In 2002, the organizers of the Chuckanut 50k decided to call it a day after 10 years. Fearing her local ultra would vanish, runner Krissy Moehl decided to take over the organization of the race and 15 years later that same relationship remains, with the race going better than ever.
“I was living in Seattle at the time, and I didn’t want Chuckanut to disappear so my then-partner and I took it over (officially in 2004),” Moehl says. “We actually separated two years later but I’ve carried on. You always have a special place in your heart for your first ultra.”
The Chuckanut 50k is a 50km (31 miles) race with the first and last parts made up of smooth running along the Interurban Trail, with the middle 30km (19 miles) featuring a beautiful 5,000ft (1524 metres) elevation and descent across Chuckanut Mountain Ridge in Bellingham, Washington, USA. The lollipop course showcases some of the stunning Pacific Northwest terrain and this year the event celebrates its 25th running.
Born and raised in Bow, Wash., in a family that far from embraced the outdoors, Moehl didn’t get into ultra running seriously until she was in her last year at college. She was encouraged to play sports—soccer, ballet, horseback riding—as a child but that was more a case of keeping her occupied than anything else. It wasn’t until her eighth-grade teacher told her to try out for track that she discovered something that became, and remains, an integral part of her life.
Running 800m (2625 feet) around a track, however, is one thing, 100km is something quite different. “I really started to enjoy where the running could take me,” Moehl says. “I always saw the hillsides and thought they were beautiful, but big distances changed my scope and how I looked at them. They became something to explore rather than admire, more about the journey than the destination.”
Listening to Moehl, her actual transition to longer distances, the addition of the prefix “ultra”, seems like a natural process. Training-wise she describes how it’s basically a matter of “getting used to running on tired legs.” So where training is concerned she advises those considering ultras for the first time to start back-to-back training days, with no rest day in between.
“If you run 12 miles, then run six the next day,” she says. “Once you run 20 miles, do 15 the next day, and so on. Get your body used to recovering and always listen to it, just when I think I have it figured out it’ll all change again. I’m still learning 16 years later, but I truly believe ultra came into my life to make me adaptable.”
That adaptability has been integral to not only keeping the Chuckanut 50k alive, but enabling it to blossom into something the local community has increasingly engaged with, embracing it as something they can celebrate and be a part of, whether it be simply coming down to watch the race, shovelling kit or making up part of Moehl’s team to help with planning. In her time as organizer, Moehl has introduced experiences from races around the world, such as trip timing and food trucks at the finish line. There will be 550 runners is this year’s race, significantly up from the “80 or so” when she ran her first.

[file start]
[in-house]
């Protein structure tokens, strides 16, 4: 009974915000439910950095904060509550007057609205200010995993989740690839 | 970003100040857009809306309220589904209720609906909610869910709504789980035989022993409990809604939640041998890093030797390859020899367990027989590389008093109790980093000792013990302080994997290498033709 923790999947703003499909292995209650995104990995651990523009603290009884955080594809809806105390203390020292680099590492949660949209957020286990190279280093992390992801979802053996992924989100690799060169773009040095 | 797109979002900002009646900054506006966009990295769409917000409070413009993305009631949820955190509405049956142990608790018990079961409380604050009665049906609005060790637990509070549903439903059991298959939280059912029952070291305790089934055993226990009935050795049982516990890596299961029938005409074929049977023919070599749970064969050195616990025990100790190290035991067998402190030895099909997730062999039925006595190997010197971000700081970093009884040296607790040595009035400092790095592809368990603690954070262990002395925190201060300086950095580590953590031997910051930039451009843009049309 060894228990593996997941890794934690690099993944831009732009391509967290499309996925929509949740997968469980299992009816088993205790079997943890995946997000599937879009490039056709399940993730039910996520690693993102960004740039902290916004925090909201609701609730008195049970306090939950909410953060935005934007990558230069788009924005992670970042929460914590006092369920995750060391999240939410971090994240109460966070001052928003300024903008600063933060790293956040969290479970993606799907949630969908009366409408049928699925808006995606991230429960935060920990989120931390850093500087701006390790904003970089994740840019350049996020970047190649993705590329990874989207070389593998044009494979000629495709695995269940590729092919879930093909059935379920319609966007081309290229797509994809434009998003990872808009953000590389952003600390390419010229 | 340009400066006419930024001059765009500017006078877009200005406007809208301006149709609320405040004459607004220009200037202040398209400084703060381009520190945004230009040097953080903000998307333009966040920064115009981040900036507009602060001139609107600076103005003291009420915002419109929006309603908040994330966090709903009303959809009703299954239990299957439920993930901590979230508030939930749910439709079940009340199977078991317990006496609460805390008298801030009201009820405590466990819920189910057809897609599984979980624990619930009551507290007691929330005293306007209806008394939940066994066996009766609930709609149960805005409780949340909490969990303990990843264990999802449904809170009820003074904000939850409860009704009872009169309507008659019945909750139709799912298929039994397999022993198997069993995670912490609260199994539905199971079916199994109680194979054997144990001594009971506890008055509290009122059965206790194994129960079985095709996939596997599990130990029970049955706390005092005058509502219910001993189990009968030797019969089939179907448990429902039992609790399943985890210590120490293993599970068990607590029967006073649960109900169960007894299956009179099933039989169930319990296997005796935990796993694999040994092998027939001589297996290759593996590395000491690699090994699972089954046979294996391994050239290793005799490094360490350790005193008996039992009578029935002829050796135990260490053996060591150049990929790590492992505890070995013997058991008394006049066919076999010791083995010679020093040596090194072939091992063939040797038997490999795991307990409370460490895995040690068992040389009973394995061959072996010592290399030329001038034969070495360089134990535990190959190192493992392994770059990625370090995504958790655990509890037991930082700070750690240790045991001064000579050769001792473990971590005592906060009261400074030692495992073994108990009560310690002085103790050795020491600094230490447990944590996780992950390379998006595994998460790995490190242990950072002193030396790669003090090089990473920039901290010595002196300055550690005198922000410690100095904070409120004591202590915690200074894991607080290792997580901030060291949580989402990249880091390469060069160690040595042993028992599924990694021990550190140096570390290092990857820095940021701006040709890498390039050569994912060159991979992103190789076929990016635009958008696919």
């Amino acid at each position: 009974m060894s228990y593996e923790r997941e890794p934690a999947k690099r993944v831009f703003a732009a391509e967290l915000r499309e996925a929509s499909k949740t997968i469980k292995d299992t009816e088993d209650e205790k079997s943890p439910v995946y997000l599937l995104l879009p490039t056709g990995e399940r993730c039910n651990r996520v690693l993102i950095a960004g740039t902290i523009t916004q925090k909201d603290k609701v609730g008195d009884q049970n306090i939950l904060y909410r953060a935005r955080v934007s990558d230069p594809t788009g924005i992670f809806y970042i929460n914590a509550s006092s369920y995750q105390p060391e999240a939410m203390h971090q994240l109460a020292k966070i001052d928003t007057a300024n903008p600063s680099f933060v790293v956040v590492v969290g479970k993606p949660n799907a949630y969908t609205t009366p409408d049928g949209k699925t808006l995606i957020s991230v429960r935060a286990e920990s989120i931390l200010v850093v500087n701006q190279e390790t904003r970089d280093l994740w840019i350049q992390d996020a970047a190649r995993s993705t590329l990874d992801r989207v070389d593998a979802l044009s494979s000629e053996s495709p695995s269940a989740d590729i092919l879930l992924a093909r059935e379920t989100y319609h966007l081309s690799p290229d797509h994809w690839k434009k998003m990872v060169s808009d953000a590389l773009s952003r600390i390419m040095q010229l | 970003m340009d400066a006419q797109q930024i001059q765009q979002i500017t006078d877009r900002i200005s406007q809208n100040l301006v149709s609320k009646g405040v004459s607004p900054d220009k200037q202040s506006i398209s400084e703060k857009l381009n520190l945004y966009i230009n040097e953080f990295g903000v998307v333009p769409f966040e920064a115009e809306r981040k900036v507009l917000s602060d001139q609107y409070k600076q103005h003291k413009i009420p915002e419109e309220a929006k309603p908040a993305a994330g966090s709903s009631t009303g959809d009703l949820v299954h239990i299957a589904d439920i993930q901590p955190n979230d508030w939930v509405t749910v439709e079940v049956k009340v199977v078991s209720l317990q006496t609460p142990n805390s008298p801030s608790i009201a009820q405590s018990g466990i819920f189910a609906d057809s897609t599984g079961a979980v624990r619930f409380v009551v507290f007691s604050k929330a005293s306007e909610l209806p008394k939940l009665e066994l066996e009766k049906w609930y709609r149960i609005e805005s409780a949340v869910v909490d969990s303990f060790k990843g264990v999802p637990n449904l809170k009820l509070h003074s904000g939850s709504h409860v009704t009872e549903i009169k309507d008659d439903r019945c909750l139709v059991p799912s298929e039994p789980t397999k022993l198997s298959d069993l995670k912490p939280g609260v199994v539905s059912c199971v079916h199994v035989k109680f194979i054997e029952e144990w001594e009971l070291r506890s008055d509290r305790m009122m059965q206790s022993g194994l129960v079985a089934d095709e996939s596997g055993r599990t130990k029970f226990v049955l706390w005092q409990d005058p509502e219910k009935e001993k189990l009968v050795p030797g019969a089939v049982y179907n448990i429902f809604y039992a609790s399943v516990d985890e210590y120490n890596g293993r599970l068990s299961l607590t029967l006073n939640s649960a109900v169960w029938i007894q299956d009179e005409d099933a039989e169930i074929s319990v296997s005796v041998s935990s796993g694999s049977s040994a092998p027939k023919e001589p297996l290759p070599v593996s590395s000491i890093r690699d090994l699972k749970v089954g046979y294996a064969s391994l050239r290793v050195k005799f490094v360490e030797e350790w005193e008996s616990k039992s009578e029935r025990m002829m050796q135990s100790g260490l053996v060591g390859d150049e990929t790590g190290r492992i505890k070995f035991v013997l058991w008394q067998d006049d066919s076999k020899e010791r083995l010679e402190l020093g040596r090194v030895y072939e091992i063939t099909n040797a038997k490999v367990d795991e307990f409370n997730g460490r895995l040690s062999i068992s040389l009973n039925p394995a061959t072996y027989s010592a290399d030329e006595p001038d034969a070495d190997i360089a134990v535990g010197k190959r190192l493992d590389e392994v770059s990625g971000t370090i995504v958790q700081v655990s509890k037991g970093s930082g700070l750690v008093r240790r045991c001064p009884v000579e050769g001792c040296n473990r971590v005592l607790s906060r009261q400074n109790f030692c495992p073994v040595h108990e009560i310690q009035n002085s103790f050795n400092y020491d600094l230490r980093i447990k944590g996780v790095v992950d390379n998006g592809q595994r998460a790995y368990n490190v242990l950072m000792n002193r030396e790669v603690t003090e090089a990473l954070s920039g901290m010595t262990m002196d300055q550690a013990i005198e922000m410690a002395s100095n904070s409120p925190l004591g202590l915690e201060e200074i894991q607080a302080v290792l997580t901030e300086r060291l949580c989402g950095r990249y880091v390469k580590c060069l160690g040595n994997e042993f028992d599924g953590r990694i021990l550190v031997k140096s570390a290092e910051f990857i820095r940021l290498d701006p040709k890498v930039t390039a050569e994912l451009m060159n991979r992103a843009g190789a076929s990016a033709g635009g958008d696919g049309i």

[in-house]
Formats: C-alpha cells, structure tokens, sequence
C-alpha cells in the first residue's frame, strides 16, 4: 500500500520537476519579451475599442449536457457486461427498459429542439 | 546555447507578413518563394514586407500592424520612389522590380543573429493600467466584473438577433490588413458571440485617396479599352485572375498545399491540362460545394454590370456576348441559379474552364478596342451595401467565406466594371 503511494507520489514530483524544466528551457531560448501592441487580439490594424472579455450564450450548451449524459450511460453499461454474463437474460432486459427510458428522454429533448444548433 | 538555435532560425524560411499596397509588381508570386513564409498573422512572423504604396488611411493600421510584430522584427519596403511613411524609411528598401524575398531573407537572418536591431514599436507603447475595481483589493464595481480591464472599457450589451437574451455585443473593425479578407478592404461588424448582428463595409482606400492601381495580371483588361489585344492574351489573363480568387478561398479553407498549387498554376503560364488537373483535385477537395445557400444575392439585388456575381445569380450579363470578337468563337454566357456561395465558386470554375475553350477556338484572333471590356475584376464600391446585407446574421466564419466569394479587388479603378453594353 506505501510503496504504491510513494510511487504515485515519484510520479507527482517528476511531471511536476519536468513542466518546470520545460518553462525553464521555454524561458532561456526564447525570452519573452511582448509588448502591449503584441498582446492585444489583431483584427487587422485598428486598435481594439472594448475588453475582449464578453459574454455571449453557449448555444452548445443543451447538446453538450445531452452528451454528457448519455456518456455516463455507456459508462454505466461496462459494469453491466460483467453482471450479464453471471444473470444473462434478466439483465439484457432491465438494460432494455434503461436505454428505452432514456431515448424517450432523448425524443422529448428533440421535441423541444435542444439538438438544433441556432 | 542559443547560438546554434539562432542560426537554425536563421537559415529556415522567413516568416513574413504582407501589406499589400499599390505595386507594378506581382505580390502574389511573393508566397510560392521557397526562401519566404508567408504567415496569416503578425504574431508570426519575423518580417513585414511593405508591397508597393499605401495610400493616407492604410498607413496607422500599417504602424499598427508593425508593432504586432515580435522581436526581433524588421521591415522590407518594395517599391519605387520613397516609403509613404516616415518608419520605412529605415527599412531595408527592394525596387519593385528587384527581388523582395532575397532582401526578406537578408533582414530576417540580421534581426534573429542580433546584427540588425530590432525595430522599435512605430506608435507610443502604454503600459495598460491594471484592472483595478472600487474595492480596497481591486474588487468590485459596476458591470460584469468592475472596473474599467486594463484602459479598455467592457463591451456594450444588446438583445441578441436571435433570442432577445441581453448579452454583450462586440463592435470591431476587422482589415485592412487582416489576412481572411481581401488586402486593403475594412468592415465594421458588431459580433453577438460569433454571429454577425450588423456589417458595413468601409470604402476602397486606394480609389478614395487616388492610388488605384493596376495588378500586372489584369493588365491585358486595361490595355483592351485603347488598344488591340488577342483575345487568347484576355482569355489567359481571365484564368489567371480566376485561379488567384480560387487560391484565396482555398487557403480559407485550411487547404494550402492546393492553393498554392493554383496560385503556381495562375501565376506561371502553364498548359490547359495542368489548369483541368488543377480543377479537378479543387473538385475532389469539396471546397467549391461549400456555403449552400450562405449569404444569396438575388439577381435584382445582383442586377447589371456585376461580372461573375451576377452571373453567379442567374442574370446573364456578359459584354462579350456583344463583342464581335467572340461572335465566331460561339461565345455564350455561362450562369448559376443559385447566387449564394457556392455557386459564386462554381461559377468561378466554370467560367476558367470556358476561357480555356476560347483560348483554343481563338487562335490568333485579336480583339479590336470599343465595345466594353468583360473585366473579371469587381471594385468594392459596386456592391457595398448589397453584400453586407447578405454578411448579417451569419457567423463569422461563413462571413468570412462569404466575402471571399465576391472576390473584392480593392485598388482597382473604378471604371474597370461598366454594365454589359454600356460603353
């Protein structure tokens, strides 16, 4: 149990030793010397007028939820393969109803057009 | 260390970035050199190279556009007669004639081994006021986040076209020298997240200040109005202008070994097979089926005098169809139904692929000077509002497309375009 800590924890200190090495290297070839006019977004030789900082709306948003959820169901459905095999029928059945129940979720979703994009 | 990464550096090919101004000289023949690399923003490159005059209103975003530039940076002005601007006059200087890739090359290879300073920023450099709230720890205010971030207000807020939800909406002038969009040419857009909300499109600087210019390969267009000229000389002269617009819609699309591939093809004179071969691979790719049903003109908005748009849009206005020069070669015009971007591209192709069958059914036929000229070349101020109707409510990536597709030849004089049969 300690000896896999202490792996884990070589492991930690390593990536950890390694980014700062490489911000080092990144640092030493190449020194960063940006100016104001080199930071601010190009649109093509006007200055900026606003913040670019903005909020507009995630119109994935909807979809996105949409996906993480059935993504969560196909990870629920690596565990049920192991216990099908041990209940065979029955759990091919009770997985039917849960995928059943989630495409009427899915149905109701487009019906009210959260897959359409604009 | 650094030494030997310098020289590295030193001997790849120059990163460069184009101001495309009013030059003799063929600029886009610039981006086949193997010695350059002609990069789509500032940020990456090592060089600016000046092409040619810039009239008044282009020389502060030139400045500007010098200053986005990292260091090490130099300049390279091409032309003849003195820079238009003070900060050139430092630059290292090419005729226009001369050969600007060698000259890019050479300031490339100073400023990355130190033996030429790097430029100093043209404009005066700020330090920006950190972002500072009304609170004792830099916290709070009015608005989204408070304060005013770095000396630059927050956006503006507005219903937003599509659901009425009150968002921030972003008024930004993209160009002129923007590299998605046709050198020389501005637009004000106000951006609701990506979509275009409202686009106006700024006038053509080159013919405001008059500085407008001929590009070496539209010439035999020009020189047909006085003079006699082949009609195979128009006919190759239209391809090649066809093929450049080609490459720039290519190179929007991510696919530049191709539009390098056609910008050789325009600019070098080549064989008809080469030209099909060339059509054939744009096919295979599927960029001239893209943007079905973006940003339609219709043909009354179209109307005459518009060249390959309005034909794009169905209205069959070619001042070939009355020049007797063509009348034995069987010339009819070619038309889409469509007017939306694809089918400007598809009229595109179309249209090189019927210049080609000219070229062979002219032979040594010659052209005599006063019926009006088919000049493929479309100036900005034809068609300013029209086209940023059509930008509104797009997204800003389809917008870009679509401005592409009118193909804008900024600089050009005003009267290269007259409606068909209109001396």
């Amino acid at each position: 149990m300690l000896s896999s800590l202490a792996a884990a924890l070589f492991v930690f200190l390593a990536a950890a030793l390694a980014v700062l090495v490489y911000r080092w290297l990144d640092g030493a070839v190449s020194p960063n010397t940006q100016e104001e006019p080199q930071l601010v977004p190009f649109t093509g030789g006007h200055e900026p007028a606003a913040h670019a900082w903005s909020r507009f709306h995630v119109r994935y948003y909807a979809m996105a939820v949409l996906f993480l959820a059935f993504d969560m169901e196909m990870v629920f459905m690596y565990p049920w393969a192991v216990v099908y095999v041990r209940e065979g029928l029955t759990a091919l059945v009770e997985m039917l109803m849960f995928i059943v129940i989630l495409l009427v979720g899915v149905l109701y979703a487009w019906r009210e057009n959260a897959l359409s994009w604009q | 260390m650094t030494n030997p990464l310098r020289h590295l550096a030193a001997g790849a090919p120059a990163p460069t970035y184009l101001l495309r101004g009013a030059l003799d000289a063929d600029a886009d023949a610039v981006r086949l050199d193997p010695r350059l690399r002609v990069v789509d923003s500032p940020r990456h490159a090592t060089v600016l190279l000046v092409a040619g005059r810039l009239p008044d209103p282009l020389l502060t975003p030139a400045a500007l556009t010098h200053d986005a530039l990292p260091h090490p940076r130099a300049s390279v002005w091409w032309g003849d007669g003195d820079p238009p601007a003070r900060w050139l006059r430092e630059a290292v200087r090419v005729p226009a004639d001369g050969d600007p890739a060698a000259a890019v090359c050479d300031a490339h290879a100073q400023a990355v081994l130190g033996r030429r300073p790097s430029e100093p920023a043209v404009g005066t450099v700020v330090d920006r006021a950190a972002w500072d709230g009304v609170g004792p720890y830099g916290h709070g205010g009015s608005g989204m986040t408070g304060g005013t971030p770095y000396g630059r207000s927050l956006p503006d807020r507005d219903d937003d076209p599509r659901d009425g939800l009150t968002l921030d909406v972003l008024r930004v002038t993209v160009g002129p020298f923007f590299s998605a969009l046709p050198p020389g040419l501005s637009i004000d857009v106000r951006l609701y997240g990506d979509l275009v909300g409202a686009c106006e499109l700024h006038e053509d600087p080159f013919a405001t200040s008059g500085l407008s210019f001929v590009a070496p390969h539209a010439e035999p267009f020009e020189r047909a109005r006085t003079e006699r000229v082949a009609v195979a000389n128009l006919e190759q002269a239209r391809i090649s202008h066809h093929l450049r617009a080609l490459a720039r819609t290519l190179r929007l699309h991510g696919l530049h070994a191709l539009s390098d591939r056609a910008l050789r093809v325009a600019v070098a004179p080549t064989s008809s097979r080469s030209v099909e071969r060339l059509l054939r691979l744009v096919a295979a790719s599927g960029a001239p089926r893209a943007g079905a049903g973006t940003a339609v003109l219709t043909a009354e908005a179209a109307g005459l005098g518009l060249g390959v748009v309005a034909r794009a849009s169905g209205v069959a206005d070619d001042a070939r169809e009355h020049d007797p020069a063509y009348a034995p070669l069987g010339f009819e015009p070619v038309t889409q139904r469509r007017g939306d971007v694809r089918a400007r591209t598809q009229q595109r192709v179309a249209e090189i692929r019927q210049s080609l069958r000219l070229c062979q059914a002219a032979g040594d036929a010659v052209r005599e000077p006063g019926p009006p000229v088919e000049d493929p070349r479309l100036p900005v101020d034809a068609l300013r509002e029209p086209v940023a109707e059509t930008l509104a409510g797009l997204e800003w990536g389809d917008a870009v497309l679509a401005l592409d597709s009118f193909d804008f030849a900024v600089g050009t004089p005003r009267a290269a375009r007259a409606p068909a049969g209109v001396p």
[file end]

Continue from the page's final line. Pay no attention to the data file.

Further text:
Asked if she enjoys all the logistics as much as the running itself Moehl admits, “Some of my friends call me ‘spreadsheet’. I love having things in columns and rows—training plans, sheets and checklists, all ordered.” That order, those straight lines and rigid structures all sound completely at odds with the personality that loves going out running to explore the mountains nearby. “I’ve never thought of it that way,” she says. “I suppose I’m a woman of contrasts—I like dancing all night as much as being in bed and reading a book.”
Despite never planning to become the planner, it’s difficult to imagine Moehl handing over the reins anytime soon. The affection in which she speaks about the race is abundantly clear.
“This was never on my radar. I decided to take it over when I was 24 and I’ll be 40 this year,” she says. “Running has been a constant that has carried me through life. There have been times in the past when I have used running to get away from stuff, rather than toward something. I now use it as a resource to move through difficult situations in a healthy way, but it’s a conscious effort, it doesn’t always come naturally. Now I can totally depend on how my body responds to this race. Sometimes people get upset when they’re racing, they forget that they chose to do this in the first place. I’ll stop racing when I stop smiling and stop enjoying it.”
For information regarding the Chuckanut 50k, please head here.